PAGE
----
The Federal Reserve seems to be trapped. The Fed is creating approximately 1,000 billion new US dollars annually in order to support the prices of debt related derivatives on the books of the few banks that have been declared to be “to big to fail” and in order to finance the large federal budget deficit that is now too large to be financed by the recycling of Chinese and OPEC trade surpluses into US Treasury debt. The problem with Quantitative Easing is that the annual creation of an enormous supply of new dollars is raising questions among American and foreign holders of vast amounts of US dollar-denominated financial instruments. They see their dollar holdings being diluted by the creation of new dollars that are not the result of an increase in wealth or GDP and for which there is no demand

Quantitative Easing is a threat to the dollar’s exchange value. The Federal Reserve, fearful that the falling value of the dollar in terms of gold would spread into the currency markets and depreciate the dollar, decided to employ more extreme methods of gold price manipulation.

When gold hit $1,900, the Federal Reserve panicked. The manipulation of the gold price became more intense. It became more imperative to drive down the price, but the lower price resulted in higher Asian demand for which scant supplies of gold were available to meet.

Having created more paper gold claims than there is gold to satisfy, the Fed has used its dependent bullion banks to loot the gold exchange traded funds (ETFs) of gold in order to avoid default on Asian deliveries. Default would collapse the fractional bullion system that allows the Fed to drive down the gold price and protect the dollar from QE.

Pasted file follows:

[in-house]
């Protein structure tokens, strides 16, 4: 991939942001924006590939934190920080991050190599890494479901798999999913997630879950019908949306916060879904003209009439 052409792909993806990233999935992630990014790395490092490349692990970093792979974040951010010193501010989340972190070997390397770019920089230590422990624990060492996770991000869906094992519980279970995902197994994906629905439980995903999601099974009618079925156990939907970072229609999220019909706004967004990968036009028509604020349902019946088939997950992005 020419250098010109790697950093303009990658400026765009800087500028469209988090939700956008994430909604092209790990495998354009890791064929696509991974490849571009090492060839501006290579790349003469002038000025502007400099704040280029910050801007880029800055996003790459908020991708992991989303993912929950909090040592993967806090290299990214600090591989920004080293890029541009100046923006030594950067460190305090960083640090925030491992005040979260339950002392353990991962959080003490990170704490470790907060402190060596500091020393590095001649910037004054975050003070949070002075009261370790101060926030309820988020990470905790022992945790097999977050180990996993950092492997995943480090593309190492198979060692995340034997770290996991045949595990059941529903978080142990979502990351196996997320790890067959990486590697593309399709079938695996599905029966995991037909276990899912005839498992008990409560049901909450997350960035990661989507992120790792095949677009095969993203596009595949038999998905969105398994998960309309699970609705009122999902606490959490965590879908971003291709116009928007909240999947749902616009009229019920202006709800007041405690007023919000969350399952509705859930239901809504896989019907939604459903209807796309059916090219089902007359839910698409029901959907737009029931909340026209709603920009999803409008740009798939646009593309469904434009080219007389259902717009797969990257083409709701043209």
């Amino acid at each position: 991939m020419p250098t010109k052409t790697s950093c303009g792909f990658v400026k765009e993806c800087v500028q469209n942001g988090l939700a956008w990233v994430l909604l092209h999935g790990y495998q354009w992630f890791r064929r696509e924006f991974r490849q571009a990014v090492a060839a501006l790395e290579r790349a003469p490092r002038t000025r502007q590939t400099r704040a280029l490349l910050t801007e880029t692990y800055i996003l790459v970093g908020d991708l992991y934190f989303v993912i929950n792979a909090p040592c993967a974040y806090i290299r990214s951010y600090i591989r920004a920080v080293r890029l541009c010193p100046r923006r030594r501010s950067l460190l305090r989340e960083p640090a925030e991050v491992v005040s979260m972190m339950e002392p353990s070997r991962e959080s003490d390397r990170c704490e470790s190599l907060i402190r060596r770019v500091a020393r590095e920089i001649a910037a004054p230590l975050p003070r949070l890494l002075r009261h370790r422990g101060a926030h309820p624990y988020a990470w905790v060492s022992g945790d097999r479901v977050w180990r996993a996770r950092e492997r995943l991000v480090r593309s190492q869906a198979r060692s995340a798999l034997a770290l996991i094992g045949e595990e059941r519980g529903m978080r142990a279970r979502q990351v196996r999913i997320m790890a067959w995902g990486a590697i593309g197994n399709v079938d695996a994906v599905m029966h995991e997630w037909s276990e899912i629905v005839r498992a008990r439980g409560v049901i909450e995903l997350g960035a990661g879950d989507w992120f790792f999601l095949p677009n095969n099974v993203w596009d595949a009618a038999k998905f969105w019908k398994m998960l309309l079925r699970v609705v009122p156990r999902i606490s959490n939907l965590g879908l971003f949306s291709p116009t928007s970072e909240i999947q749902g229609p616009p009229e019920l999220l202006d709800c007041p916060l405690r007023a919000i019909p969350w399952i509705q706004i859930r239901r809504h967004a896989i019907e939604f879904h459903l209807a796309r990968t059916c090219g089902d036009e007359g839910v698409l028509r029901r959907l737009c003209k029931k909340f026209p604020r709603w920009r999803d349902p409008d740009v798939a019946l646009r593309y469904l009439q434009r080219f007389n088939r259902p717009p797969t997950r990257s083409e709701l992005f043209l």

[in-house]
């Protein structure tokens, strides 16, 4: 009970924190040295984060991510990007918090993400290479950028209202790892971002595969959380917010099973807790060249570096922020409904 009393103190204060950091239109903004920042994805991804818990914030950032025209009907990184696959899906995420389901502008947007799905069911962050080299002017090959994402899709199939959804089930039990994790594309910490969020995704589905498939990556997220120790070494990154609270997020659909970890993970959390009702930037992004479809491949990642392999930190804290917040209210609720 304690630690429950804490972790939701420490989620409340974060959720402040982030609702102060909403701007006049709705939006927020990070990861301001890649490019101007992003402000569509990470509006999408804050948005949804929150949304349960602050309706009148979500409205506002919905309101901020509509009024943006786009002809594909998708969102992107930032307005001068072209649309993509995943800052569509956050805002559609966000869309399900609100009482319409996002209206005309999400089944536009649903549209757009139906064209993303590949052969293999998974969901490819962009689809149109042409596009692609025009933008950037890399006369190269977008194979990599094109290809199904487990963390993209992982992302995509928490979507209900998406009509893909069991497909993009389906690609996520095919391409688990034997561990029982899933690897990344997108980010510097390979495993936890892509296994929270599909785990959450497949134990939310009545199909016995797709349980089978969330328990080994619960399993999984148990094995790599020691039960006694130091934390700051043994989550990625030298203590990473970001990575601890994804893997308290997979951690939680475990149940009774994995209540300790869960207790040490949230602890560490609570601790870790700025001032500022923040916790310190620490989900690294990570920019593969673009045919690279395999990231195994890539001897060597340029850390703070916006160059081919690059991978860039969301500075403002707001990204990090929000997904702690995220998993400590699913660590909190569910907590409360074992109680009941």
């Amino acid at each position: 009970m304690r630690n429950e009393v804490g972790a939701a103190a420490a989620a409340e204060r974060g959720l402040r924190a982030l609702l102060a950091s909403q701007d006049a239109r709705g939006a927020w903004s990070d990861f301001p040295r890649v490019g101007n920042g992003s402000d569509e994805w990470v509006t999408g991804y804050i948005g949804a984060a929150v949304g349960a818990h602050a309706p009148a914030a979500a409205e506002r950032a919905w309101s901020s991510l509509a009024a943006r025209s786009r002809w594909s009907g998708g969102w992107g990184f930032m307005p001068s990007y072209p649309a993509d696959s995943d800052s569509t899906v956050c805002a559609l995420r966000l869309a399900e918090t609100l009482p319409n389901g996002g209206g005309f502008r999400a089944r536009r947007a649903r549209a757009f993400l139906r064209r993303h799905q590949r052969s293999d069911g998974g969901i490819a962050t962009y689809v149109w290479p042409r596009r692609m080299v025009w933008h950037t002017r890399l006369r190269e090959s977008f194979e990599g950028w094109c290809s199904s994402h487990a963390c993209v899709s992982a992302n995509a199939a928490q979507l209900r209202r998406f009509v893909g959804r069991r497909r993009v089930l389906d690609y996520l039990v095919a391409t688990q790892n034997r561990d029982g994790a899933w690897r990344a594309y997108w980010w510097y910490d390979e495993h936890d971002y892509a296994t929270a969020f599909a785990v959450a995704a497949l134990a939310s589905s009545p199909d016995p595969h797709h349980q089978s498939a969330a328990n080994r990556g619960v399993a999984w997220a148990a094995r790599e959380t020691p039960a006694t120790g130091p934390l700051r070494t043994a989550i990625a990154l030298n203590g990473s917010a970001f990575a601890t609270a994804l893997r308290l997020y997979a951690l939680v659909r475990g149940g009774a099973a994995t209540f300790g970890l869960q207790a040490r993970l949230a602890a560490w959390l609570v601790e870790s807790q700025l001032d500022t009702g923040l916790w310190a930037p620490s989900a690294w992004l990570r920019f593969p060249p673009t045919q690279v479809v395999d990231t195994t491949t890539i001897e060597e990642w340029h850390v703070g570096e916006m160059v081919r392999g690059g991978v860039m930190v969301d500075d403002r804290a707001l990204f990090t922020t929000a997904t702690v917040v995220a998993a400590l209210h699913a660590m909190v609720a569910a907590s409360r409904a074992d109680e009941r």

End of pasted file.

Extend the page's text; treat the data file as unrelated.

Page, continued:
What we are witnessing is our central bank pulling out all stops on integrity and lawfulness in order to serve a small handful of banks that financial deregulation allowed to become “too big to fail” at the expense of our economy and our currency. When the Fed runs out of gold to borrow, to rehypothecate, and to loot from ETFs, the Fed will have to abandon QE or the US dollar will collapse and with it Washington’s power to exercise hegemony over the world.


Dave Kranzler traded high yield bonds for Bankers Trust for a decade. As a co-founder and principal of Golden Returns Capital LLC, he manages the Precious Metals Opportunity Fund. Click Here to go to his website.

Ellen Brown Running For State Treasurer

How To Change California From Austerity To Prosperity

by Ellen Brown

Ellen Brown

Ellen Brown

Governor Jerry Brown and his staff are exchanging high-fives over balancing California’s budget, but the people on whose backs it was balanced are not rejoicing. The state’s high-wire act has been called “the ultimate in austerity budgets.”